Health minister and Norfolk MP Norman Lamb was left in a difficult position yesterday when his predecessor accused the Treasury of blocking reforms to the funding of elderly care.

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The government is currently considering how it and individuals should pay for the burgeoning cost of care for the elderly in the future.

They are yet to accept the recommendations of the Dilnot Commission which concluded an individual should pay for the first £35,000 of care, with the state picking up the bill after that.

Paul Burstow was the Liberal Democrat health minister responsible for seeing through the reform until he was sacked in the reshuffle and replaced by North Norfolk Lib Dem MP Mr Lamb.

Yesterday, on the eve of the Lib Dem annual conference, Mr Burstow wrote an article in a national newspaper claiming that George Osborne’s Treasury was blocking attempts to bring in the reform, as they believed it was too expensive.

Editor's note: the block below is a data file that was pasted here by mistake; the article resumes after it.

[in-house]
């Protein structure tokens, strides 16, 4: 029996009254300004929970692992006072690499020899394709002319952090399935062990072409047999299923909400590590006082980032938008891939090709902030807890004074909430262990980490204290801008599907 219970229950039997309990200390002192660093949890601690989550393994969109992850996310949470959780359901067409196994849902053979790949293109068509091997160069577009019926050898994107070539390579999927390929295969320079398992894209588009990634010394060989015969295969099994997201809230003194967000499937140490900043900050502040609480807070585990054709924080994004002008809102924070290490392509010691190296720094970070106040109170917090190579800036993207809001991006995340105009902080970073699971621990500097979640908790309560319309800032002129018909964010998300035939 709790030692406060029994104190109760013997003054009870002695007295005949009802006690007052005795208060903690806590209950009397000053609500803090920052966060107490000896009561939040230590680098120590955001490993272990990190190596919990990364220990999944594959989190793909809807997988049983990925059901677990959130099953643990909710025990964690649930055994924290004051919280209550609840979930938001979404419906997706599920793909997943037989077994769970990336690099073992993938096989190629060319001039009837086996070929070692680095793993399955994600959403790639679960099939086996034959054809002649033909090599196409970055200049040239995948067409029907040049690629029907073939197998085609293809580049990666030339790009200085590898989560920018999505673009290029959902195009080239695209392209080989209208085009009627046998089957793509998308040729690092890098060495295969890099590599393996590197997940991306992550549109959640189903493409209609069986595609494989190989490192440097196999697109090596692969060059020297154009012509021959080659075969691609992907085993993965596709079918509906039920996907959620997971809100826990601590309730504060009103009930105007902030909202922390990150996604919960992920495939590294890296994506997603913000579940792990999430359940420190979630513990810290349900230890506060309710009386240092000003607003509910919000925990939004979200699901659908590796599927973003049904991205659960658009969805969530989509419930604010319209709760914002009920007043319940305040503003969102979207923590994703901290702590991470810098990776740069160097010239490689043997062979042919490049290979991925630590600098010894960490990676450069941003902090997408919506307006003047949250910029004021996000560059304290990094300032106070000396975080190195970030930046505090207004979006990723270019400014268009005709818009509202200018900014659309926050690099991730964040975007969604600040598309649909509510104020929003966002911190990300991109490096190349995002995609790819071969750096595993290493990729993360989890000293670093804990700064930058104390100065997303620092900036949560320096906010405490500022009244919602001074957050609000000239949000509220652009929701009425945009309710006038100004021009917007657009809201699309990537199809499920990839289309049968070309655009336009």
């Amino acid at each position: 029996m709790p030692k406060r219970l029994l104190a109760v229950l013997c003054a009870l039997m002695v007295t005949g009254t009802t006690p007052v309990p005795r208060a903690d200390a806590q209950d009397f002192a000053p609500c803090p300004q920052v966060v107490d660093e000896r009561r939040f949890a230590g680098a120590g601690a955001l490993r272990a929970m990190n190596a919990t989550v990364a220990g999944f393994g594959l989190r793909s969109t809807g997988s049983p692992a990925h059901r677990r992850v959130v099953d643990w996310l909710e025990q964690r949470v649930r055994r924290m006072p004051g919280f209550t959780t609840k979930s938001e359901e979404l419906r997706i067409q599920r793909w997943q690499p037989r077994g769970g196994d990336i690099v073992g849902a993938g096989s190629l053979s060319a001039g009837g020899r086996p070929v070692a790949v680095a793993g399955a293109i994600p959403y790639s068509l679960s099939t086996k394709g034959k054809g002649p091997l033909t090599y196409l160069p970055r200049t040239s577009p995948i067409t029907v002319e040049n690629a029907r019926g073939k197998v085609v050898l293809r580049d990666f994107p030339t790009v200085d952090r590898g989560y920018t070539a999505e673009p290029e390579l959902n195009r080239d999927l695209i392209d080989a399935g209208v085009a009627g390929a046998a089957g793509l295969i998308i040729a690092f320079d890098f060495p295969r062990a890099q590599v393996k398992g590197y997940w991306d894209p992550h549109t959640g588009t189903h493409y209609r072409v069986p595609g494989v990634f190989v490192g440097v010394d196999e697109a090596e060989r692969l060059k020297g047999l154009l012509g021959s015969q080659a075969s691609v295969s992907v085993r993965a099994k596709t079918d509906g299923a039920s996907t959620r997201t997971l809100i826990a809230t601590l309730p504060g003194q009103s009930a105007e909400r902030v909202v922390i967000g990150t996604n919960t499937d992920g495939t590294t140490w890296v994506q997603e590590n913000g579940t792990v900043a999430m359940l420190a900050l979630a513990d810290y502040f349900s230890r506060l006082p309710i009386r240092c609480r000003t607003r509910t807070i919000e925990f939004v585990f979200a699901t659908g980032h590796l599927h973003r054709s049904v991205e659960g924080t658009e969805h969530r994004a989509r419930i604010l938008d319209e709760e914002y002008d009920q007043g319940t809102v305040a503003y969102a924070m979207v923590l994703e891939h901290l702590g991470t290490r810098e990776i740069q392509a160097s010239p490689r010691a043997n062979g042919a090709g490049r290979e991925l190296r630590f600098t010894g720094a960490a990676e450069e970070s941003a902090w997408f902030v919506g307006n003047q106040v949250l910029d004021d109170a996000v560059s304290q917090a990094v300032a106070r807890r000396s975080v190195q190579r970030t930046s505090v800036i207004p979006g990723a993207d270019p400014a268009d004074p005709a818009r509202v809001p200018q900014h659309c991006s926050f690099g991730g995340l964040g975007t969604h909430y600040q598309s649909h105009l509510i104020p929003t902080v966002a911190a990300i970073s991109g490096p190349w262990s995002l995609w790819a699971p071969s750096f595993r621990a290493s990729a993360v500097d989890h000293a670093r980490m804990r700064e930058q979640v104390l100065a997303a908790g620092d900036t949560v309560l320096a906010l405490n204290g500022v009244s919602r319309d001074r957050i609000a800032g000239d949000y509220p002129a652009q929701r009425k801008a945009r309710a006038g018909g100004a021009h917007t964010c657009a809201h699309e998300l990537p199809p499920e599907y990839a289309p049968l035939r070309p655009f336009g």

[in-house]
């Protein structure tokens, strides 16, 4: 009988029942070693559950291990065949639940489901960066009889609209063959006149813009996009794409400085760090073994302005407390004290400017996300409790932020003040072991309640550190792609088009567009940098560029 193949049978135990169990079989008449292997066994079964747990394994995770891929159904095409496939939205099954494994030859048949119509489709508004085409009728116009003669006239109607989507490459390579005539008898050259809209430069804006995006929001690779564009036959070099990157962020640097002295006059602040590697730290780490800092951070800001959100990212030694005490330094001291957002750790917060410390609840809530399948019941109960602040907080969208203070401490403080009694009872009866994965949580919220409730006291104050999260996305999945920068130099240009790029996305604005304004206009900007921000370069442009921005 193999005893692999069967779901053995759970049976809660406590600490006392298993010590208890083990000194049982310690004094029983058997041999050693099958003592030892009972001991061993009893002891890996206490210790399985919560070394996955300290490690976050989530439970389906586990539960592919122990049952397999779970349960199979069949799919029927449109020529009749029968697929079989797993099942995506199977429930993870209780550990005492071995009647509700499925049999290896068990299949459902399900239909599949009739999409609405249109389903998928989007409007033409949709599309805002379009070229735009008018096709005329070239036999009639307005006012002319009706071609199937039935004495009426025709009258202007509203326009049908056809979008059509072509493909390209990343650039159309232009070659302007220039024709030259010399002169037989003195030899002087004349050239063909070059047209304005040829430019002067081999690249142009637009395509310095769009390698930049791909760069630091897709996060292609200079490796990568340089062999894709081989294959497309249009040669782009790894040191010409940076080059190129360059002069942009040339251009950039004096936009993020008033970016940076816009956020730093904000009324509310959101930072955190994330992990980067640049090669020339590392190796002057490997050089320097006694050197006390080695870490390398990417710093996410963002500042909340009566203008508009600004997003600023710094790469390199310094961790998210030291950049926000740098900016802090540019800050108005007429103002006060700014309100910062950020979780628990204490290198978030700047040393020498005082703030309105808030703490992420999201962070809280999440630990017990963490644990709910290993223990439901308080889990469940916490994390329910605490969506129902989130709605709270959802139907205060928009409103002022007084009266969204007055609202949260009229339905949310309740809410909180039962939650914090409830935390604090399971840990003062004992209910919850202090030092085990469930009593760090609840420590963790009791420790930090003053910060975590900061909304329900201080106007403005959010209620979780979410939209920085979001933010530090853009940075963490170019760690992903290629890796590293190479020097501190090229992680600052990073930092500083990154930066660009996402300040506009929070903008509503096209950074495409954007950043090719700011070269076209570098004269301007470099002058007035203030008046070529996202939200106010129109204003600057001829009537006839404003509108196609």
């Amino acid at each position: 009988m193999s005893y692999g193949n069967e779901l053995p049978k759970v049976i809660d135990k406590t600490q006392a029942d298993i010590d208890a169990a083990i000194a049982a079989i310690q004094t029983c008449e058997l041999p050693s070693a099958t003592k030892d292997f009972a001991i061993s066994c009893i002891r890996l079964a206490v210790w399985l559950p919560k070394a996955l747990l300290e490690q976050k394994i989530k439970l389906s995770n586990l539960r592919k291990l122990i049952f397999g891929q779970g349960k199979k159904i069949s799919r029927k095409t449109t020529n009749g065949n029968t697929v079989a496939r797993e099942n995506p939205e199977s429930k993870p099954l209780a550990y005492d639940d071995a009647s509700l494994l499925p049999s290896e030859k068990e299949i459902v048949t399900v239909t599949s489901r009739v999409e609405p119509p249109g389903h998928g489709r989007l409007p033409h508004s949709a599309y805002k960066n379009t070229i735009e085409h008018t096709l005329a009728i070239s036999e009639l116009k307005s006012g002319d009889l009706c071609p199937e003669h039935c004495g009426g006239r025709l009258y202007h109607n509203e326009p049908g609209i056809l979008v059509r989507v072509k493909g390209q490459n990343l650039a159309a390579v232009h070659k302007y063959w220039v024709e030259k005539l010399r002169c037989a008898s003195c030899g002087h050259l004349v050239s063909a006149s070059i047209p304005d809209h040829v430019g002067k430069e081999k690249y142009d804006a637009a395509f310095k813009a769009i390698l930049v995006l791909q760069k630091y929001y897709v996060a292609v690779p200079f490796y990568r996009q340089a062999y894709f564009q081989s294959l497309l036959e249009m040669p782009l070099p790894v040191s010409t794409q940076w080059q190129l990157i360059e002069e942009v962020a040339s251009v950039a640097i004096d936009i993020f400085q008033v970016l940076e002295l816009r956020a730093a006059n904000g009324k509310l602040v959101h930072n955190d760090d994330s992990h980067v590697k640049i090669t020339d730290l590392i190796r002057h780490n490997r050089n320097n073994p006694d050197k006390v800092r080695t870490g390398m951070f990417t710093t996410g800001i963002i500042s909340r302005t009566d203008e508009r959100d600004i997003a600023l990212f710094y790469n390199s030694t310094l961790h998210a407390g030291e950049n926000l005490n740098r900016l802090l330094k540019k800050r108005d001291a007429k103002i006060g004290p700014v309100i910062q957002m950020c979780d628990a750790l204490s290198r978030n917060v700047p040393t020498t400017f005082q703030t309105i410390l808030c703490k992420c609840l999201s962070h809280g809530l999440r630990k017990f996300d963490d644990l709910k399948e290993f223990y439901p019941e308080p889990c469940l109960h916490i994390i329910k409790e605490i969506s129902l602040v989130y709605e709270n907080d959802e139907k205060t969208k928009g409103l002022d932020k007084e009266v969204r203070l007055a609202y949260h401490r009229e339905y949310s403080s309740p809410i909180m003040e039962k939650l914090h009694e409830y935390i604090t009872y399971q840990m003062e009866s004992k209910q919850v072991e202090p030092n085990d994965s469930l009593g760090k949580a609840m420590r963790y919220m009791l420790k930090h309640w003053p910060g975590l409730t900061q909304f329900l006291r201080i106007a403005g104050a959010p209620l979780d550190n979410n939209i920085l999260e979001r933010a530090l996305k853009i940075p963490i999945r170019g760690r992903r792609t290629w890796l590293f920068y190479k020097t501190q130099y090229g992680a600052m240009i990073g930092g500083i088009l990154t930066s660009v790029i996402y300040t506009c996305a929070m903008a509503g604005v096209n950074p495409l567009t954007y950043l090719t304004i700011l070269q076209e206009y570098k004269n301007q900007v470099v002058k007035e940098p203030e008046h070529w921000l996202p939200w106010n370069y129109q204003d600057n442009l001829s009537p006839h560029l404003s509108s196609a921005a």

But Mr Lamb would not repeat the claim of his party colleague. Speaking to the EDP he said: “As far as I’m concerned the government is committed to the conclusions of the Dilnot report.

“I’m doing this job with the intention of seeing that reform through.”

He added: “I’ve spoken to Nick Clegg on this and I know he sees it as a top priority.”

1 comment

  • He is also "committed" to the NHS but carries on sucking up to private health care companies and telling them he thinks privatisation is a good thing.

    Report this comment

    Jeffrey Osborne

    Saturday, September 22, 2012

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